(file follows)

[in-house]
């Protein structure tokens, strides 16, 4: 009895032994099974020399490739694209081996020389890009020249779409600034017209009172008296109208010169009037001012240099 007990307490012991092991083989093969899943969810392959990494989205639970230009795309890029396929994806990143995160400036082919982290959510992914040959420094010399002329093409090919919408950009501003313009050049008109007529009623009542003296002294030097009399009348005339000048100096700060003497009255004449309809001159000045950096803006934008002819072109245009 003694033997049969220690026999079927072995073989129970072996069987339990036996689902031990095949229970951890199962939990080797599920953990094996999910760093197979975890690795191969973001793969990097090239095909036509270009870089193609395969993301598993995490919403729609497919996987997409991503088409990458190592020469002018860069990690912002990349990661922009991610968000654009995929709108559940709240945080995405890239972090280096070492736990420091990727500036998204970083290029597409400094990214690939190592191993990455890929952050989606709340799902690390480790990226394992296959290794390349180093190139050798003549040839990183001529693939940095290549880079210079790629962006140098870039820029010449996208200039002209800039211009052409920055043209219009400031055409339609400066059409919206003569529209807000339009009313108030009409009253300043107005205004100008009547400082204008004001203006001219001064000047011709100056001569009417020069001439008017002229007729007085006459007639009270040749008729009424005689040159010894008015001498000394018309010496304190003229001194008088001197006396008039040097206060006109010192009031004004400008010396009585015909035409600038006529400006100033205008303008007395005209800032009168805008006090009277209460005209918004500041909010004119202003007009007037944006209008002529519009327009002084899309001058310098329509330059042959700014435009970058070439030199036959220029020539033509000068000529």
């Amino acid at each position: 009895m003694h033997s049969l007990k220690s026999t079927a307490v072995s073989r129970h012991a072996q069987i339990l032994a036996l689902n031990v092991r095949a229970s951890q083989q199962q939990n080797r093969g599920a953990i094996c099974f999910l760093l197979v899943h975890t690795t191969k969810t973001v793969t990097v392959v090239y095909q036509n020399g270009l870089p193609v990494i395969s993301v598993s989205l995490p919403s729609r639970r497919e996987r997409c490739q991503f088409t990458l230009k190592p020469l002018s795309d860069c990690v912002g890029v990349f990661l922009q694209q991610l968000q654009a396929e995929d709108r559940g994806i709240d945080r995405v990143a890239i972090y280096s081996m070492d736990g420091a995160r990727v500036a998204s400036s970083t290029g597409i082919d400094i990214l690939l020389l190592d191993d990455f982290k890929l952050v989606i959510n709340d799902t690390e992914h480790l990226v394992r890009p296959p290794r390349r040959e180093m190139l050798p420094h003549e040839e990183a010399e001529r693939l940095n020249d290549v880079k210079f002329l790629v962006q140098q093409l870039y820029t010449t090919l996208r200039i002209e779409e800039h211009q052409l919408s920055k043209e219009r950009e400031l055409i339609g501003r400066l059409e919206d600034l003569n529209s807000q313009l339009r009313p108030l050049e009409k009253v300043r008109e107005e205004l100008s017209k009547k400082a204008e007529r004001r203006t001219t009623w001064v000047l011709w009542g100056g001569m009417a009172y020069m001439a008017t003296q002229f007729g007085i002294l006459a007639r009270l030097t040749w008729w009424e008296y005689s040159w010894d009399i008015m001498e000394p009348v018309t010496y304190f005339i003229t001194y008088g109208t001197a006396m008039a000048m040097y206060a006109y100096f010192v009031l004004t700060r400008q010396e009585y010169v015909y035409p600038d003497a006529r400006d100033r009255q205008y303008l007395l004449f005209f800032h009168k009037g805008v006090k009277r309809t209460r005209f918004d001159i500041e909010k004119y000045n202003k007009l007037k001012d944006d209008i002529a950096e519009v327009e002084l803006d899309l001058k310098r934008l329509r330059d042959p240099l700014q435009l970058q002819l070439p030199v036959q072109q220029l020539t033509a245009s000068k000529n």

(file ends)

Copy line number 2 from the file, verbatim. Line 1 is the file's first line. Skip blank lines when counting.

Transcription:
């Protein structure tokens, strides 16, 4: 009895032994099974020399490739694209081996020389890009020249779409600034017209009172008296109208010169009037001012240099 007990307490012991092991083989093969899943969810392959990494989205639970230009795309890029396929994806990143995160400036082919982290959510992914040959420094010399002329093409090919919408950009501003313009050049008109007529009623009542003296002294030097009399009348005339000048100096700060003497009255004449309809001159000045950096803006934008002819072109245009 003694033997049969220690026999079927072995073989129970072996069987339990036996689902031990095949229970951890199962939990080797599920953990094996999910760093197979975890690795191969973001793969990097090239095909036509270009870089193609395969993301598993995490919403729609497919996987997409991503088409990458190592020469002018860069990690912002990349990661922009991610968000654009995929709108559940709240945080995405890239972090280096070492736990420091990727500036998204970083290029597409400094990214690939190592191993990455890929952050989606709340799902690390480790990226394992296959290794390349180093190139050798003549040839990183001529693939940095290549880079210079790629962006140098870039820029010449996208200039002209800039211009052409920055043209219009400031055409339609400066059409919206003569529209807000339009009313108030009409009253300043107005205004100008009547400082204008004001203006001219001064000047011709100056001569009417020069001439008017002229007729007085006459007639009270040749008729009424005689040159010894008015001498000394018309010496304190003229001194008088001197006396008039040097206060006109010192009031004004400008010396009585015909035409600038006529400006100033205008303008007395005209800032009168805008006090009277209460005209918004500041909010004119202003007009007037944006209008002529519009327009002084899309001058310098329509330059042959700014435009970058070439030199036959220029020539033509000068000529």